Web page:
Provocative Question by Cyprien Lomas

Near the end of his session, Cyprien raised what was for me a very provocative question. He indicated that he wasn’t sure what to make of these digital, Web 2.0 tools, and he wondered whether or not they might amount to anything. Is this stuff merely a hobby, or can it enhance the practice of science?

9 Responses to “Provocative Question by Cyprien Lomas”

  1. 1 Lee Carleton

    Use of these tools can enhance the practice of science by doing exactly what you said in your exchange with Jon U. – deliberately discussing the process of using them. This ‘metacognitive’ exercise is hugely important and one that I employ in my writing classes that accelerates student learning. Tools can help reveal our thinking processes in useful ways.

    The more we think about our own thinking and examine our tools, perspectives, assumptions and metaphors the further we can advance our understanding of ourselves and each other. An old adage comes to mind: first we shape our tools then our tools shape us – productive reflection on how (and why) we use these tools can ehnance the understanding of any discipline.

    For example, today when Jon U. noted that when he physically passed a specific geographic location the memory of an audio file he’d been listening to suddenly came to him…this observation seems pregnant with unexplored meaning. How do we receive information differently when it comes in only one mode versus two or three? (i.e. when we listen to audio only vs. TV) What can we learn when we *separate* these technologies? What else may we have to learn about hearing and listening in a body? What information is available in the nexus of our biology and our technology? It seems that we have not exhausted our explorations in this liminal area.

  2. 2 Gardner

    We have not exhausted our explorations–not by any means. In some respects, the explorations are not new, either. I think of the idea of “memory theatre” as practiced in the Middle Ages. The idea was memory training that involved visualizing a house or other structure and memorizing things by “taking a walk” through that virtual structure. That narrative frames the memories, and the memories in turn create the narrative frames. Godel, Escher, Bach, in other words. 🙂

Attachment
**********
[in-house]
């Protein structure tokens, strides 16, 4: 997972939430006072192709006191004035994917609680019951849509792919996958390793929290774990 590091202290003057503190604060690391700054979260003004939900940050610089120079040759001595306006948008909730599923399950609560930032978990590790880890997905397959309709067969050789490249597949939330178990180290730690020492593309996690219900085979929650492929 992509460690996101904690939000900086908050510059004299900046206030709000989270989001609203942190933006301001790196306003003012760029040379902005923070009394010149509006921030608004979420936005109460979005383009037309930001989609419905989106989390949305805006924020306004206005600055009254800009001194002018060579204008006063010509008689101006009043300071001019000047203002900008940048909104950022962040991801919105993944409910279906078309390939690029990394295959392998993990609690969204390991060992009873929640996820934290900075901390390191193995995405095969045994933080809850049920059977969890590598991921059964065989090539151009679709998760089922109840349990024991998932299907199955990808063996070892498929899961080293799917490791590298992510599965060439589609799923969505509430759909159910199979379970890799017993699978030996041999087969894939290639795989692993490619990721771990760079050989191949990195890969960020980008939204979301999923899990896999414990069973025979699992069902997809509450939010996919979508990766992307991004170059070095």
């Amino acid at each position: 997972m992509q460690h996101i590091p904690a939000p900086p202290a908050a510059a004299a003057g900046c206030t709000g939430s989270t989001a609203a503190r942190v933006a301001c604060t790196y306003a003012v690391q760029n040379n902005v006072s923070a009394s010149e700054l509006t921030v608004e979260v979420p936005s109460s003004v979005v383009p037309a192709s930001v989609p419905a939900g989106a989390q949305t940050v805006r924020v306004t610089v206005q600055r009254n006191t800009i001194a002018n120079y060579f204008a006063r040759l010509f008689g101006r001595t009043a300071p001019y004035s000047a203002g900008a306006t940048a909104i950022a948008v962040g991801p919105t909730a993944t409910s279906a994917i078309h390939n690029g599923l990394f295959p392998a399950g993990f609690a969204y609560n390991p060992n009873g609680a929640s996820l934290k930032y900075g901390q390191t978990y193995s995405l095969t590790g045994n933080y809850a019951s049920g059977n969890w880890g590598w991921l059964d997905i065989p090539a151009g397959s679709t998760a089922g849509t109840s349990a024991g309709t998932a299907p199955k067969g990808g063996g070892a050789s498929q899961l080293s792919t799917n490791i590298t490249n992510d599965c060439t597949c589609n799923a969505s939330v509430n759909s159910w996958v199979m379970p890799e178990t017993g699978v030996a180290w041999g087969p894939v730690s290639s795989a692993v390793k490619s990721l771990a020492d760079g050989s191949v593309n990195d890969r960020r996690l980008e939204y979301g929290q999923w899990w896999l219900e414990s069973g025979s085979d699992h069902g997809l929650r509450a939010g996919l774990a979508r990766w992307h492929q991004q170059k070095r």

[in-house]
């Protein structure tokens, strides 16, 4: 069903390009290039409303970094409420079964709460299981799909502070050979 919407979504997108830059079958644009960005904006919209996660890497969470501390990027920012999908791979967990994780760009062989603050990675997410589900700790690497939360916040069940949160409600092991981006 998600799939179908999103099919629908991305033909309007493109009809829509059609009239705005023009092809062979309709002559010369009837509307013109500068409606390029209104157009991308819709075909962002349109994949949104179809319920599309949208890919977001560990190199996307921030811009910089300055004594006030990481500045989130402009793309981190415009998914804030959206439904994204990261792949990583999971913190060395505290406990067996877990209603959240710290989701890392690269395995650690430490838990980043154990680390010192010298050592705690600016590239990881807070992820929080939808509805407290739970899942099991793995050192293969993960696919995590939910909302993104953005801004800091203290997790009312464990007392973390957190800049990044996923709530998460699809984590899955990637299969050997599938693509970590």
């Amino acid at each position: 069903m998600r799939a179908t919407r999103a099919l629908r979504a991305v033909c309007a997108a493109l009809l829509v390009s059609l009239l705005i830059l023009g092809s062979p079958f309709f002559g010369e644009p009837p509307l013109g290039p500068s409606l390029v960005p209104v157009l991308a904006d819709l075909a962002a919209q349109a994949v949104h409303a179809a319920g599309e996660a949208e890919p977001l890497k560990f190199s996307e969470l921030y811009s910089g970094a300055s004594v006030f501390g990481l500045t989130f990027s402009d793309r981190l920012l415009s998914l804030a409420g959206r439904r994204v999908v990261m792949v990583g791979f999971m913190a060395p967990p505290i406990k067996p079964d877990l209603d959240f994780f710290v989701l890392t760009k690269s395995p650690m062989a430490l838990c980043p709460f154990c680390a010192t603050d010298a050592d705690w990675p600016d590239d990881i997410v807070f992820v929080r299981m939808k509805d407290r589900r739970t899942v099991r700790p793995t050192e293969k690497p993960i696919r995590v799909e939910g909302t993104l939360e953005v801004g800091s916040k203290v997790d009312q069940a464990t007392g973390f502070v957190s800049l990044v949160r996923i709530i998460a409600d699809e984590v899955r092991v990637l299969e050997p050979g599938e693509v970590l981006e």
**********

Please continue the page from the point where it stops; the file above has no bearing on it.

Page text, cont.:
3. 3 Steve

    Yes, but Gardner, would scientists recognize this as science, or more specifically as biology or physics or chemistry?

  4. 4 terry kennedy

    While I was listening to Jon’s talk this morning, and now reading your comments about memory–especially about the Middle Ages, I recalled that there’s a wonderful book by Illych called “In the Vineyard of the Text” where he talks about the dramatic shift in literacy from aural to written. Much was made of the fact that St. Anselm could read without moving his lips. Lecture notes were fragments of text that triggered the instructor’s memory. Are we just moving recursively toward that kind of literacy where the hyperlink or the head or whatever is the trigger to a collaborative memory?

    My larger question is about the ethical demand that this kind of learning places on the learner, one that we can’t ‘check’ as it were. The notion of MY webpage, MY blog, MY wiki, MY thoughts, etc. will have to be sacrificed on a certain level, no? We will resist this, but it is perhaps inevitable. Back to the medieval blank space concerning the notion of copyright? Who owns text? Is the text the knowledge, or is knowledge really moving into a different ontological space? Is knowledge only know the hermeneutic significance of text? Tres medieval; tres post-modern.

    Great day.

  5. 5 terry kennedy

    Oops, Gardner explained to me the mystery of linking so I am no longer at the mercy of my son Joe, please see above comment.

  6. 6 Lee Carleton

    I’m reading _Radiant Textuality_ by Jerome McGann, and today I came across a passage that begins to answer to Cyprien’s question as to whether these new technologies can enhace the practice of science.

    McGann discusses visiting with a friend and playing with an image of Rosetti’s “The Blessed Damosel” on Adobe Photoshop:
    “We…began filtering it in a series of playful and random ways. At a certain point we generated an image that startled me. The arbitrary distortion had suddenly clarified a chromatic organization I had never noticed in the picture, familiar as it was.”

    (see his online essay: “Imagining What You Don’t Know”)

  7. 7 Lee Carleton

    “Imagining What You Don’t Know” by Jerome McGann (UVA)

  8. 8 Jean-Claude Bradley

    Cyprien – blogs and wikis can certainly serve as efficient vehicles to communicate science. The graduate and undergraduate students working in my organic chemistry lab on the synthesis of anti-malarial agents publish their experiments in a blog, with summaries in a wiki.

  9. 9 cyprien

    Thanks Lee and Jean-Claude.

    I think the discussion we need to continue shoud be driven by both concrete examples of uses in higher ed _and_ playful ‘discoveries’ of the potentiai of these tools.

    Exciting times ahead I think!

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